Viewpoint: Nina Nesbitt's manager Vicky Dowdall on motherhood in the music biz

Vicky Dowdall

2019 has been a big year for Vicky Dowdall. The CEO of VDM Music has helped her client Nina Nesbitt score a Top 30 album with The Sun Will Come Up The Seasons Will Change (Cooking Vinyl), been shortlisted for Manager Of The Year at the Music Week Awards – and given birth to her first child, Harley.

But the artist manager kept her pregnancy secret from the music business for most of her term, because she was worried that people would treat her differently if they knew.

In a special Viewpoint for International Women’s Day, Dowdall writes about why she made that decision – and how she’d like to see the industry change to support independent businesswomen through pregnancy and motherhood…

“I didn’t really start showing until over Christmas so it wasn’t that hard to hide my pregnancy. But the reasons why I did it are more complicated.

It was a crucial year and, with everything I was doing for Nina Nesbitt and the build-up to her campaign, as well as the other deals I was doing for clients and my consultancy role, I just felt that I didn’t want to be treated differently. I didn’t want my clients to worry that I wasn’t going to be able to do my job, and I thought it was easier for everyone if I just kept it quiet and proved that it didn’t affect me at all. And, if anything, I had one of the best years in business I’d ever had.

I told my clients just before Christmas and they were all brilliant. Nina said to me, “I think it’s good for you because you’re a bit obsessed with your job!” I didn’t even tell my assistant until then. I’d told my close family and best friend knew, but no one in any wider circle until January. People got a bit of a shock when I told them, “I’m having a baby in three weeks”, their faces were quite a picture.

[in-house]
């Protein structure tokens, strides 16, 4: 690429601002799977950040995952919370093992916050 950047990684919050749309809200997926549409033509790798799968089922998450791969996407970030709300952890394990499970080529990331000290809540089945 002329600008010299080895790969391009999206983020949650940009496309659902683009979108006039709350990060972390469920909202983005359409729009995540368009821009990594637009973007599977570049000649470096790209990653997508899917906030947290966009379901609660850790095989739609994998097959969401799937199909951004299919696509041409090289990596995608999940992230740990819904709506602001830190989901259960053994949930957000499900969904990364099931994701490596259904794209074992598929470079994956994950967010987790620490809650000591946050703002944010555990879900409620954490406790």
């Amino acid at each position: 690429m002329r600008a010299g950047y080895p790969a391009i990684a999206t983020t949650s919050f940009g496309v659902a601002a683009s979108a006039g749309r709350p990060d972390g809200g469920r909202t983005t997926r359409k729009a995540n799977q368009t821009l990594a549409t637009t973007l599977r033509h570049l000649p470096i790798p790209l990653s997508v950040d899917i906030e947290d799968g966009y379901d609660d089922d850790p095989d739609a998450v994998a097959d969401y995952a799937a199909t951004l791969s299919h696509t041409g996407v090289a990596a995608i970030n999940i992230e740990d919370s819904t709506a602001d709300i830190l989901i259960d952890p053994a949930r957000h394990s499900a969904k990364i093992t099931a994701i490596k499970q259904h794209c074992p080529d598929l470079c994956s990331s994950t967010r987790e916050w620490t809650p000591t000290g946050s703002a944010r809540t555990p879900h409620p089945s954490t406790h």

Everyone was lovely to me apart from a few comments. I was in a planning meeting and stumbled on my words and, in front of a lot of people, someone said, ‘Oh, that’ll be your baby brain’. I just said, ‘That’s exactly why I didn’t tell people’, because you do get treated differently. I didn’t want that negativity.

There has, quite rightly, been a lot of attention on maternity leave for female executives at labels and other big music companies. But when you’re running your own, independent business, you’re not working for a company where you can switch off. It’s just how it is. The day my waters broke I did a 12-hour day and then went into labour, and I was emailing from the hospital bed, literally, the next day.

So more support is needed. When you’re an independent company, you can’t expect someone to pay you or give you time off. But the industry can definitely not have the perception that your career is over once you have a kid.

After I gave birth, I questioned myself: Is it just me that feels that way? Is it me that’s got the problem or other people? But there are other independent businesswomen out there who have done the same. So I’ve got to ask myself, why are we feeling like that? Why do we feel unsupported? Over the years, people have asked me, “Are you going to have kids?” and I always said no, just because it was easier. And then they’d say, “You’d never be able to do what you do with kids, so it’s probably for the best”.

I don’t think it’s going to be a walk in the park. My husband and I don’t have family in London so we’ll need childcare and that costs money. But there has to be a way that it can be made more acceptable to run your own music business and have a family. I’ve been building my business up for 20 years, I’m not going to suddenly let it go when I’m at the peak of my career. But it can only be improved by people changing their attitudes.

To be nominated for Music Week’s Manager Of The Year award was a big boost and that made me go, “You know what? I’ve had a baby, been nominated for an award and I’ll carry on making sure my clients are successful”.

If I did it again, I probably wouldn’t hide it. And if someone asked me if they should, I’d say no, because you shouldn’t have to. Being a mother is probably the hardest job I’m going to have, but it should be an empowering thing. I’ve had to prove people wrong throughout my whole career, which makes me even more driven and determined than ever to be the best mother and manager I can be. I will find a way. I always do.”

* To celebrate International Women's Day, Music Week is ungating our interviews with the 2018 Music Week Women In Music Roll Of Honour. Keep an eye on our Twitter feed today for links to the stories. 

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